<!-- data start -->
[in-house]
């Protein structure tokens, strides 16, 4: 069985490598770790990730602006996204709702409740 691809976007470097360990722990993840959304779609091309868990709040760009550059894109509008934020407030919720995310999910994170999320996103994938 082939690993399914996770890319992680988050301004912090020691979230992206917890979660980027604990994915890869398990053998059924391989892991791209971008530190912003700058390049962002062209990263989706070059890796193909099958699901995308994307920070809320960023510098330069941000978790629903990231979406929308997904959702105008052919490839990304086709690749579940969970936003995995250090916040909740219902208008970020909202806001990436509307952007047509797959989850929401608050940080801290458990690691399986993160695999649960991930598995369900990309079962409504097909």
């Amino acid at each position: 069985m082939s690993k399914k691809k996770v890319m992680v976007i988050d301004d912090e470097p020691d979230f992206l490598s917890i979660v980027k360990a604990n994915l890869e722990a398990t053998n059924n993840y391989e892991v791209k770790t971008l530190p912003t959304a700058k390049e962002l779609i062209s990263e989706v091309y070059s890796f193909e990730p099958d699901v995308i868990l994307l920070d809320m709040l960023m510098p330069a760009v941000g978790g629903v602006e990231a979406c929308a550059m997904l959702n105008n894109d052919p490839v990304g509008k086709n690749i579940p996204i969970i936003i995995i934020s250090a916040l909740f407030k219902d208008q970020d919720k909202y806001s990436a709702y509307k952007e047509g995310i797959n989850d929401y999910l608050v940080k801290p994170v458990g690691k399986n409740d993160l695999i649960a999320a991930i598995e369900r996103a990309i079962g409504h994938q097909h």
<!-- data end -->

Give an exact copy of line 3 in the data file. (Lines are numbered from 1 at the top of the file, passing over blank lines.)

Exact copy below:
């Amino acid at each position: 069985m082939s690993k399914k691809k996770v890319m992680v976007i988050d301004d912090e470097p020691d979230f992206l490598s917890i979660v980027k360990a604990n994915l890869e722990a398990t053998n059924n993840y391989e892991v791209k770790t971008l530190p912003t959304a700058k390049e962002l779609i062209s990263e989706v091309y070059s890796f193909e990730p099958d699901v995308i868990l994307l920070d809320m709040l960023m510098p330069a760009v941000g978790g629903v602006e990231a979406c929308a550059m997904l959702n105008n894109d052919p490839v990304g509008k086709n690749i579940p996204i969970i936003i995995i934020s250090a916040l909740f407030k219902d208008q970020d919720k909202y806001s990436a709702y509307k952007e047509g995310i797959n989850d929401y999910l608050v940080k801290p994170v458990g690691k399986n409740d993160l695999i649960a999320a991930i598995e369900r996103a990309i079962g409504h994938q097909h």